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Online Investing v. 2.0-A Brand New World

It was 1997. Florida beat Cleveland in the World Series, Harry Potter was not yet a household name and Y2K was barely a gleam in programmers' eyes. That was also the year my firm, Corporate Insight, began tracking the online brokerage world with the e-Monitor service.

A look back at some of the old reports shows just how far the industry has come in 10 years. Not only has the roster of players changed, but the online capabilities have mushroomed into websites that are true trading and investing workstations and customer service channels.

In 1997, the industry as a whole was just getting its feet wet in creating a presence online, where customers could go 24 hours a day to check their account balance and place a stock or mutual fund trade. In the rush to keep up with the competition and demonstrate their cutting-edge technology, many firms unveiled retail brokerage sites that were burdened by garish color combinations, awkward adjustable frames and confusing navigation. Streaming quotes were nonexistent in the retail market, and, more importantly, few if any firms gave customers access to comprehensive real-time account and market information that could influence their decision about whether or not to make a trade.

In the past 10 years, retail financial services firms have come a long way in improving the customer experience and have made some critical improvements to their websites, specifically around the aspects of design and functionality. Some examples:

* Real-time information access. The average retail brokerage site now provides unlimited, real-time quotes and account balances, history and position information to all clients. As a result, customers now have a clearer view of the market and of their own financial accounts than ever before.

* Expanded product portfolios. Not long ago, most brokerage firms offered stock and mutual fund trading and little else. Now many product menus are much more diverse and include equity, exchange-traded fund, fixed-income mutual fund and options trading. Online foreign equities trading is now set for release at one major brokerage's website. Beyond trading, brokerages have embraced cash management capabilities normally associated with banks, including free online bill payments and electronic funds transfers, both internal and external.

* Streaming quotes. Today, several major brokerage firms offer free, streaming real-time quotes to all of their retail brokerage customers. For active or higher-balance clients, several firms provide streaming charts, news and Level II quote data, along with market screening and trading tools that would have once been viewed as appropriate for institutional trading desks.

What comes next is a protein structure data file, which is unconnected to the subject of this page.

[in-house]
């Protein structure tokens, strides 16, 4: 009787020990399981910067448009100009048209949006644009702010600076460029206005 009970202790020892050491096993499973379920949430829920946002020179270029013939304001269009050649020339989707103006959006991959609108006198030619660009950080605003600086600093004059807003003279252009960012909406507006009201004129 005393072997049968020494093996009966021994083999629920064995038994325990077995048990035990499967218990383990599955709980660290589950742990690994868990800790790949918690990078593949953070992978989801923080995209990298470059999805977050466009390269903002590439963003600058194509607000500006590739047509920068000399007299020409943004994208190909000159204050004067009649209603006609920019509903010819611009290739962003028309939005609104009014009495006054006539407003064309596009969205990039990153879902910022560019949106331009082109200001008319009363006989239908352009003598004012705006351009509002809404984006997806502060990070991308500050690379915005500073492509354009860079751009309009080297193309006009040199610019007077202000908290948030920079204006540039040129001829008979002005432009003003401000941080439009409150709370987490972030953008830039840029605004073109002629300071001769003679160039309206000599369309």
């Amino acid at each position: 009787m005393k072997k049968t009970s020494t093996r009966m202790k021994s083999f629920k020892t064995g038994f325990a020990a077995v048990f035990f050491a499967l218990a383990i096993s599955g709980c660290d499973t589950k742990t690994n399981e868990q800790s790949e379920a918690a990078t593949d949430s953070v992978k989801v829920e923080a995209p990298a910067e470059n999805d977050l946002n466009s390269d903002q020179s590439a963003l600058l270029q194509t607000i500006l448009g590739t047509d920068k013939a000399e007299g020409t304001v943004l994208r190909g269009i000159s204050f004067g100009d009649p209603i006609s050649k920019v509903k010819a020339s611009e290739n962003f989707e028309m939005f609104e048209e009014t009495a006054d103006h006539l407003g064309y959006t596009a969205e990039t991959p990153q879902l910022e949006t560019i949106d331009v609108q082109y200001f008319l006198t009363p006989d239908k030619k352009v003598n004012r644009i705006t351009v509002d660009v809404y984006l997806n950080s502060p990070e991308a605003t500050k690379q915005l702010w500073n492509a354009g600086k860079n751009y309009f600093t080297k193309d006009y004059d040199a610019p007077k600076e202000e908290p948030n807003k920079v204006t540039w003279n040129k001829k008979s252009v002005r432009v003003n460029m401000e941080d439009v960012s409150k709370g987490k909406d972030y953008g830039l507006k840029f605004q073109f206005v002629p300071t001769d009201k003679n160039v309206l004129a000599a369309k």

* Better-designed websites. Design standards have emerged for the industry and for e-commerce in general, producing sites that are easier to read and navigate and more user-friendly.

Although the securities industry has clearly made significant progress, by no means have we reached the stage where firms can rest on their laurels, having "cracked the code" for the design and functionality of these sites. Some problems continue to plague them:

* Account integration. Firms that offer brokerage, banking and other financial services to retail clients continue to struggle with the problem of creating a single, seamless experience for both bank and brokerage account information and services. Many firms treat these products as separate silos, taking a clear toll on the online experience.

* Planning tools. Few firms have even attempted to offer valuable financial planning tools or advice online. The best retail advice platform we tested in the past decade-JPMorgan's Morgan Online service-was eventually brought in-house for use by the firm's private bankers. Most brokerage firms seem content to offer clients some basic financial calculators without connecting the results to any clear recommendations or next steps.

* Navigation and design. In the early days, navigation and design oddities were forgivable; designers were making things up as they went along. These days, there are fewer excuses for such simple problems as a broken hyperlink or inconsistencies in page layout or aesthetics. If a public home page can't express a firm's unique differentiating factors at a cursory glance, then that page probably needs to be redesigned. Looking to the future, easy text-size control, smarter icon design and comfortable color combinations will be important as the user community ages.

* Customizability. It's surprising how little customizability firms provide to their clients. The firm that masters this issue may be the one to beat in the next decade, at least as far as online service goes.

Michael Ellison is executive vice president of Corporate Insight. This article originally appeared in Securities Industry News.

(c) 2007 Money Management Executive and SourceMedia, Inc. All Rights Reserved.